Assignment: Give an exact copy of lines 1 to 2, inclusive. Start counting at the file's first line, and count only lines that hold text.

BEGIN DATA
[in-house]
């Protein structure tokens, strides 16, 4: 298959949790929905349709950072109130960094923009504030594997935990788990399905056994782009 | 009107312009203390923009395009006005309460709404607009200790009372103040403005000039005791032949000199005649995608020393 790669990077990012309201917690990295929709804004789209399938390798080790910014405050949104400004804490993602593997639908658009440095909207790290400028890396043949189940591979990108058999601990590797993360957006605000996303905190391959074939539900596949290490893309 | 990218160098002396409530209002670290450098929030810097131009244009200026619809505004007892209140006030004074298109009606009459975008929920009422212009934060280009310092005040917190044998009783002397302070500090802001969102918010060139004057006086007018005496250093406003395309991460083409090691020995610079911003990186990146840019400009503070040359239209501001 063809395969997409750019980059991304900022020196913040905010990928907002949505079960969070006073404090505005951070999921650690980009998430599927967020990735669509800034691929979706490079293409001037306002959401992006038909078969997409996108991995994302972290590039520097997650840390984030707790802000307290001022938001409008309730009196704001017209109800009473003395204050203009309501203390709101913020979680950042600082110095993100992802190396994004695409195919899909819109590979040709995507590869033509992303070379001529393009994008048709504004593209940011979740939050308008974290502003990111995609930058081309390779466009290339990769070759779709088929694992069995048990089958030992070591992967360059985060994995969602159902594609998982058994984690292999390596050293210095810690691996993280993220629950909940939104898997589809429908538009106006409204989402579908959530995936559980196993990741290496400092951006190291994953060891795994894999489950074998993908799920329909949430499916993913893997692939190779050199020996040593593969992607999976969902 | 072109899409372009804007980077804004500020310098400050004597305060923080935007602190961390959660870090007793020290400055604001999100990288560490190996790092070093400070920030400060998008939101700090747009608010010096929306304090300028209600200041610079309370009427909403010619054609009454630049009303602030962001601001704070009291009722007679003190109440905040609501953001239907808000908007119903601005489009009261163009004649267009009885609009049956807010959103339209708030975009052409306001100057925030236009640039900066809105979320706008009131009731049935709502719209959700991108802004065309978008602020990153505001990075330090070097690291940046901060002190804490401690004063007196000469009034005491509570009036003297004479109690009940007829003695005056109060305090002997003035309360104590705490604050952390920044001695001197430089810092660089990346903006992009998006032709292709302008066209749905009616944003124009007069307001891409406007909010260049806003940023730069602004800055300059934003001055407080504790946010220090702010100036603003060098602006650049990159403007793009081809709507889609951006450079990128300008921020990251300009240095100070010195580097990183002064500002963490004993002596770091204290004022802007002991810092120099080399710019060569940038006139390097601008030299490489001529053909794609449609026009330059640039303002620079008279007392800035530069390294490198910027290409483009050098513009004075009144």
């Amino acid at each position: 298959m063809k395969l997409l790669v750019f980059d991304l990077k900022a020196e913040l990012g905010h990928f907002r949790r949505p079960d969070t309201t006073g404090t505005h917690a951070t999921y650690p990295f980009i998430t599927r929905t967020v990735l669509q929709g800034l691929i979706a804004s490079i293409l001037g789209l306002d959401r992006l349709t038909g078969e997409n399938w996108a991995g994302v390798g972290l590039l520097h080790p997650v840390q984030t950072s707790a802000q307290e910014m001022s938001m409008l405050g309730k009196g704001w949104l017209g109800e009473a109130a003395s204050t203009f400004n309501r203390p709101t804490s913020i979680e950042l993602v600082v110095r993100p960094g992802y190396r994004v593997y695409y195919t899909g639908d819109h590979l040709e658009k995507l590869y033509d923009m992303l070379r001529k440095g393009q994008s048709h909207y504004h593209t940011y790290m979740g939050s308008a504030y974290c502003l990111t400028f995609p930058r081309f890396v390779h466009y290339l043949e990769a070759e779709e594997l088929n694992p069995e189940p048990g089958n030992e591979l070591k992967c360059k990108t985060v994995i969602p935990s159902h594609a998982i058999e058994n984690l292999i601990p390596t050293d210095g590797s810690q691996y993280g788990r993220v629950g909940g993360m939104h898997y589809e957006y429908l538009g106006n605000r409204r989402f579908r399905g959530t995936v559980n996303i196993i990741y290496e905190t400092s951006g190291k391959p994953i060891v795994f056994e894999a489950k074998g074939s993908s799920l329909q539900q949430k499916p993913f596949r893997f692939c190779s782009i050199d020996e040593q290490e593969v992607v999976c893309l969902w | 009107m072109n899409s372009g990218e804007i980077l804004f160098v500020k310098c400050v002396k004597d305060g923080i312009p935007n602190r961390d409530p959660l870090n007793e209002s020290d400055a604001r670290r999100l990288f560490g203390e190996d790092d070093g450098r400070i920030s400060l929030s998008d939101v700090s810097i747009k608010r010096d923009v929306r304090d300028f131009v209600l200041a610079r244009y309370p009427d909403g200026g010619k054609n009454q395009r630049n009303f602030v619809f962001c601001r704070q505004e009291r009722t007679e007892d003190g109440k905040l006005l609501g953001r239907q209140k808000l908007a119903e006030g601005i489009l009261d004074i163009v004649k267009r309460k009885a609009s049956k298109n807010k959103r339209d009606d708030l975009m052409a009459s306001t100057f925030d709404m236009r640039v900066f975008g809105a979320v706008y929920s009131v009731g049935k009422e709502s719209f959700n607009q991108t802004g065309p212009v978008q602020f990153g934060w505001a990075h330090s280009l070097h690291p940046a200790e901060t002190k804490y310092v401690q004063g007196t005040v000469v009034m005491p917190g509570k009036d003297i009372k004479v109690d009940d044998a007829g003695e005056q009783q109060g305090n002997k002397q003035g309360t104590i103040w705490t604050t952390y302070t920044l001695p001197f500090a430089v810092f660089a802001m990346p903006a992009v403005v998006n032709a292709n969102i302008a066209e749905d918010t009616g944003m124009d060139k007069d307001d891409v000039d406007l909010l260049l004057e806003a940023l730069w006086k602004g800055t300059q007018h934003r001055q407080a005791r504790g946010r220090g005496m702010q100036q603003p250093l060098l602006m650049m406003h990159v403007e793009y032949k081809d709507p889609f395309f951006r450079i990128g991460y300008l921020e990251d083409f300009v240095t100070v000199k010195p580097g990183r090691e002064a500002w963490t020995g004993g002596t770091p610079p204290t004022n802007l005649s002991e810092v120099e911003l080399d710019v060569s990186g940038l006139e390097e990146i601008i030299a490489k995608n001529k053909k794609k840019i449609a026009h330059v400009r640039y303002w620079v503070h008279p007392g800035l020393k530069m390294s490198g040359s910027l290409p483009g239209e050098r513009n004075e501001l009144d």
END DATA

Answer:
[in-house]
């Protein structure tokens, strides 16, 4: 298959949790929905349709950072109130960094923009504030594997935990788990399905056994782009 | 009107312009203390923009395009006005309460709404607009200790009372103040403005000039005791032949000199005649995608020393 790669990077990012309201917690990295929709804004789209399938390798080790910014405050949104400004804490993602593997639908658009440095909207790290400028890396043949189940591979990108058999601990590797993360957006605000996303905190391959074939539900596949290490893309 | 990218160098002396409530209002670290450098929030810097131009244009200026619809505004007892209140006030004074298109009606009459975008929920009422212009934060280009310092005040917190044998009783002397302070500090802001969102918010060139004057006086007018005496250093406003395309991460083409090691020995610079911003990186990146840019400009503070040359239209501001 063809395969997409750019980059991304900022020196913040905010990928907002949505079960969070006073404090505005951070999921650690980009998430599927967020990735669509800034691929979706490079293409001037306002959401992006038909078969997409996108991995994302972290590039520097997650840390984030707790802000307290001022938001409008309730009196704001017209109800009473003395204050203009309501203390709101913020979680950042600082110095993100992802190396994004695409195919899909819109590979040709995507590869033509992303070379001529393009994008048709504004593209940011979740939050308008974290502003990111995609930058081309390779466009290339990769070759779709088929694992069995048990089958030992070591992967360059985060994995969602159902594609998982058994984690292999390596050293210095810690691996993280993220629950909940939104898997589809429908538009106006409204989402579908959530995936559980196993990741290496400092951006190291994953060891795994894999489950074998993908799920329909949430499916993913893997692939190779050199020996040593593969992607999976969902 | 072109899409372009804007980077804004500020310098400050004597305060923080935007602190961390959660870090007793020290400055604001999100990288560490190996790092070093400070920030400060998008939101700090747009608010010096929306304090300028209600200041610079309370009427909403010619054609009454630049009303602030962001601001704070009291009722007679003190109440905040609501953001239907808000908007119903601005489009009261163009004649267009009885609009049956807010959103339209708030975009052409306001100057925030236009640039900066809105979320706008009131009731049935709502719209959700991108802004065309978008602020990153505001990075330090070097690291940046901060002190804490401690004063007196000469009034005491509570009036003297004479109690009940007829003695005056109060305090002997003035309360104590705490604050952390920044001695001197430089810092660089990346903006992009998006032709292709302008066209749905009616944003124009007069307001891409406007909010260049806003940023730069602004800055300059934003001055407080504790946010220090702010100036603003060098602006650049990159403007793009081809709507889609951006450079990128300008921020990251300009240095100070010195580097990183002064500002963490004993002596770091204290004022802007002991810092120099080399710019060569940038006139390097601008030299490489001529053909794609449609026009330059640039303002620079008279007392800035530069390294490198910027290409483009050098513009004075009144």